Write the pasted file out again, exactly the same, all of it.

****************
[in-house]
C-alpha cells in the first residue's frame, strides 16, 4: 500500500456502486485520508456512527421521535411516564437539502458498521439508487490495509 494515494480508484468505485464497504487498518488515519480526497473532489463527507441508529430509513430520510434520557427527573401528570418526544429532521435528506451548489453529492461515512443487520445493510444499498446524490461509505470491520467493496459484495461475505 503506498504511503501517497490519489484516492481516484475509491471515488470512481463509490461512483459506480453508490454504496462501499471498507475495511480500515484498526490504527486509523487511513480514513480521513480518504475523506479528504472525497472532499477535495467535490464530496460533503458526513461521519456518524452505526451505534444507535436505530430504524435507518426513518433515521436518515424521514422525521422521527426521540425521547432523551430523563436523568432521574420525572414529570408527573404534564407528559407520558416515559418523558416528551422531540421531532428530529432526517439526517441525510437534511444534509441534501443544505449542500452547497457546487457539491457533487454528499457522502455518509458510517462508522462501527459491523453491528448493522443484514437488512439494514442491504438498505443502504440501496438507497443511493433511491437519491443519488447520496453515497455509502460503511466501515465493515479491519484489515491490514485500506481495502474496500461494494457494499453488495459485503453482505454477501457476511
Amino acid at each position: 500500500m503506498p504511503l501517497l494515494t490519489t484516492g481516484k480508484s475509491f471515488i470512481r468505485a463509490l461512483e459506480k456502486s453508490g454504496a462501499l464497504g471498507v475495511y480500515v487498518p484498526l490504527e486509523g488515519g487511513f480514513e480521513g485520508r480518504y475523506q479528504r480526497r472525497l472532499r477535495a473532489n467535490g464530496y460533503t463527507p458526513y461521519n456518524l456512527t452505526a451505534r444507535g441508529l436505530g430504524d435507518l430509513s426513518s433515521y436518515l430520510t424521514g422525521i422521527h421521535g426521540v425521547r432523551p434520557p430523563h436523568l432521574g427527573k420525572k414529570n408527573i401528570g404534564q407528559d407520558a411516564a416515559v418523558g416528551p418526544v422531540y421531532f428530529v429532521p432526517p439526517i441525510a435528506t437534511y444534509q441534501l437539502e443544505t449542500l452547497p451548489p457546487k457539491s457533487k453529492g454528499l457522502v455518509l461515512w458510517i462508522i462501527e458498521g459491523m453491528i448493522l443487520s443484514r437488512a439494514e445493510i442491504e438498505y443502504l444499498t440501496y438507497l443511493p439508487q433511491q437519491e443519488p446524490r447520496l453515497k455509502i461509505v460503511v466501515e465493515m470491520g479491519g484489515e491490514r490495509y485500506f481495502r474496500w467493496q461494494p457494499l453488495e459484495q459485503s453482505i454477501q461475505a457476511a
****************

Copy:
[in-house]
C-alpha cells in the first residue's frame, strides 16, 4: 500500500456502486485520508456512527421521535411516564437539502458498521439508487490495509 494515494480508484468505485464497504487498518488515519480526497473532489463527507441508529430509513430520510434520557427527573401528570418526544429532521435528506451548489453529492461515512443487520445493510444499498446524490461509505470491520467493496459484495461475505 503506498504511503501517497490519489484516492481516484475509491471515488470512481463509490461512483459506480453508490454504496462501499471498507475495511480500515484498526490504527486509523487511513480514513480521513480518504475523506479528504472525497472532499477535495467535490464530496460533503458526513461521519456518524452505526451505534444507535436505530430504524435507518426513518433515521436518515424521514422525521422521527426521540425521547432523551430523563436523568432521574420525572414529570408527573404534564407528559407520558416515559418523558416528551422531540421531532428530529432526517439526517441525510437534511444534509441534501443544505449542500452547497457546487457539491457533487454528499457522502455518509458510517462508522462501527459491523453491528448493522443484514437488512439494514442491504438498505443502504440501496438507497443511493433511491437519491443519488447520496453515497455509502460503511466501515465493515479491519484489515491490514485500506481495502474496500461494494457494499453488495459485503453482505454477501457476511
Amino acid at each position: 500500500m503506498p504511503l501517497l494515494t490519489t484516492g481516484k480508484s475509491f471515488i470512481r468505485a463509490l461512483e459506480k456502486s453508490g454504496a462501499l464497504g471498507v475495511y480500515v487498518p484498526l490504527e486509523g488515519g487511513f480514513e480521513g485520508r480518504y475523506q479528504r480526497r472525497l472532499r477535495a473532489n467535490g464530496y460533503t463527507p458526513y461521519n456518524l456512527t452505526a451505534r444507535g441508529l436505530g430504524d435507518l430509513s426513518s433515521y436518515l430520510t424521514g422525521i422521527h421521535g426521540v425521547r432523551p434520557p430523563h436523568l432521574g427527573k420525572k414529570n408527573i401528570g404534564q407528559d407520558a411516564a416515559v418523558g416528551p418526544v422531540y421531532f428530529v429532521p432526517p439526517i441525510a435528506t437534511y444534509q441534501l437539502e443544505t449542500l452547497p451548489p457546487k457539491s457533487k453529492g454528499l457522502v455518509l461515512w458510517i462508522i462501527e458498521g459491523m453491528i448493522l443487520s443484514r437488512a439494514e445493510i442491504e438498505y443502504l444499498t440501496y438507497l443511493p439508487q433511491q437519491e443519488p446524490r447520496l453515497k455509502i461509505v460503511v466501515e465493515m470491520g479491519g484489515e491490514r490495509y485500506f481495502r474496500w467493496q461494494p457494499l453488495e459484495q459485503s453482505i454477501q461475505a457476511a